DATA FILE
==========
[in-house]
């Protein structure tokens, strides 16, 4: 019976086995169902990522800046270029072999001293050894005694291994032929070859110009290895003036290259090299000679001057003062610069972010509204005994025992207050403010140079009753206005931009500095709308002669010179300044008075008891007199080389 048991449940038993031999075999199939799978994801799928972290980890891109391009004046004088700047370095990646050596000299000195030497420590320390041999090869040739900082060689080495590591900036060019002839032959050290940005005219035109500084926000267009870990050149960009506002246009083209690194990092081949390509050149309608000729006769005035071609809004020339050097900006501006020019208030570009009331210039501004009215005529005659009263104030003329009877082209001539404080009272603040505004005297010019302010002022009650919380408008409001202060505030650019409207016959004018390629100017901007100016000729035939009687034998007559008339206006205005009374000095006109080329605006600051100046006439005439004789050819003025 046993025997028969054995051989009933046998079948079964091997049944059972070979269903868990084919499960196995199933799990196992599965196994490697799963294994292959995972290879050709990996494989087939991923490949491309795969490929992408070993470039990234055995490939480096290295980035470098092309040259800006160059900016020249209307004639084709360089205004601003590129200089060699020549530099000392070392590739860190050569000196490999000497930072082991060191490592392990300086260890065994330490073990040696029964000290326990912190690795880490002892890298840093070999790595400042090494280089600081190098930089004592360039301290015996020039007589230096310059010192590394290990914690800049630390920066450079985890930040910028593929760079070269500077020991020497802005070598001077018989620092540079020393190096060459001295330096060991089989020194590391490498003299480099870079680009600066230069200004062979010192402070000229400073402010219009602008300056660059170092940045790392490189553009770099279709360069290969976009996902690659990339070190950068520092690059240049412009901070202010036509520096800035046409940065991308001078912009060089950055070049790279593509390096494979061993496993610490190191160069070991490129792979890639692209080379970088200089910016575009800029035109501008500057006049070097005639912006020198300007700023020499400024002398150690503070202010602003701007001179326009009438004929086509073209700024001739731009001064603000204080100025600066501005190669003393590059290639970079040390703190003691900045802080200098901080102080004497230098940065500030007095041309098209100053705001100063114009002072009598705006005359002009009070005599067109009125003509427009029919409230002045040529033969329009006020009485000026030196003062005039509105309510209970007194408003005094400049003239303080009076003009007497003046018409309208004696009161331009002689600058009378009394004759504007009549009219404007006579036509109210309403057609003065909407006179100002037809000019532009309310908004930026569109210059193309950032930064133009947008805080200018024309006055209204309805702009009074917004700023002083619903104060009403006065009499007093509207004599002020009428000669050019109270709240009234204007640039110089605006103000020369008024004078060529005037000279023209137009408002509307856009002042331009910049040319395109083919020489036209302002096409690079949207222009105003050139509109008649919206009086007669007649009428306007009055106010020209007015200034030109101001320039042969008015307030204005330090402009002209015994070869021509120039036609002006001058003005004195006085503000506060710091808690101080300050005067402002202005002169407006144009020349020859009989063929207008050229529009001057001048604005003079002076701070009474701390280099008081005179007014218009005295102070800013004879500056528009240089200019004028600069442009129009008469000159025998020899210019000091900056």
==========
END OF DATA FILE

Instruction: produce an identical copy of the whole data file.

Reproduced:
[in-house]
């Protein structure tokens, strides 16, 4: 019976086995169902990522800046270029072999001293050894005694291994032929070859110009290895003036290259090299000679001057003062610069972010509204005994025992207050403010140079009753206005931009500095709308002669010179300044008075008891007199080389 048991449940038993031999075999199939799978994801799928972290980890891109391009004046004088700047370095990646050596000299000195030497420590320390041999090869040739900082060689080495590591900036060019002839032959050290940005005219035109500084926000267009870990050149960009506002246009083209690194990092081949390509050149309608000729006769005035071609809004020339050097900006501006020019208030570009009331210039501004009215005529005659009263104030003329009877082209001539404080009272603040505004005297010019302010002022009650919380408008409001202060505030650019409207016959004018390629100017901007100016000729035939009687034998007559008339206006205005009374000095006109080329605006600051100046006439005439004789050819003025 046993025997028969054995051989009933046998079948079964091997049944059972070979269903868990084919499960196995199933799990196992599965196994490697799963294994292959995972290879050709990996494989087939991923490949491309795969490929992408070993470039990234055995490939480096290295980035470098092309040259800006160059900016020249209307004639084709360089205004601003590129200089060699020549530099000392070392590739860190050569000196490999000497930072082991060191490592392990300086260890065994330490073990040696029964000290326990912190690795880490002892890298840093070999790595400042090494280089600081190098930089004592360039301290015996020039007589230096310059010192590394290990914690800049630390920066450079985890930040910028593929760079070269500077020991020497802005070598001077018989620092540079020393190096060459001295330096060991089989020194590391490498003299480099870079680009600066230069200004062979010192402070000229400073402010219009602008300056660059170092940045790392490189553009770099279709360069290969976009996902690659990339070190950068520092690059240049412009901070202010036509520096800035046409940065991308001078912009060089950055070049790279593509390096494979061993496993610490190191160069070991490129792979890639692209080379970088200089910016575009800029035109501008500057006049070097005639912006020198300007700023020499400024002398150690503070202010602003701007001179326009009438004929086509073209700024001739731009001064603000204080100025600066501005190669003393590059290639970079040390703190003691900045802080200098901080102080004497230098940065500030007095041309098209100053705001100063114009002072009598705006005359002009009070005599067109009125003509427009029919409230002045040529033969329009006020009485000026030196003062005039509105309510209970007194408003005094400049003239303080009076003009007497003046018409309208004696009161331009002689600058009378009394004759504007009549009219404007006579036509109210309403057609003065909407006179100002037809000019532009309310908004930026569109210059193309950032930064133009947008805080200018024309006055209204309805702009009074917004700023002083619903104060009403006065009499007093509207004599002020009428000669050019109270709240009234204007640039110089605006103000020369008024004078060529005037000279023209137009408002509307856009002042331009910049040319395109083919020489036209302002096409690079949207222009105003050139509109008649919206009086007669007649009428306007009055106010020209007015200034030109101001320039042969008015307030204005330090402009002209015994070869021509120039036609002006001058003005004195006085503000506060710091808690101080300050005067402002202005002169407006144009020349020859009989063929207008050229529009001057001048604005003079002076701070009474701390280099008081005179007014218009005295102070800013004879500056528009240089200019004028600069442009129009008469000159025998020899210019000091900056």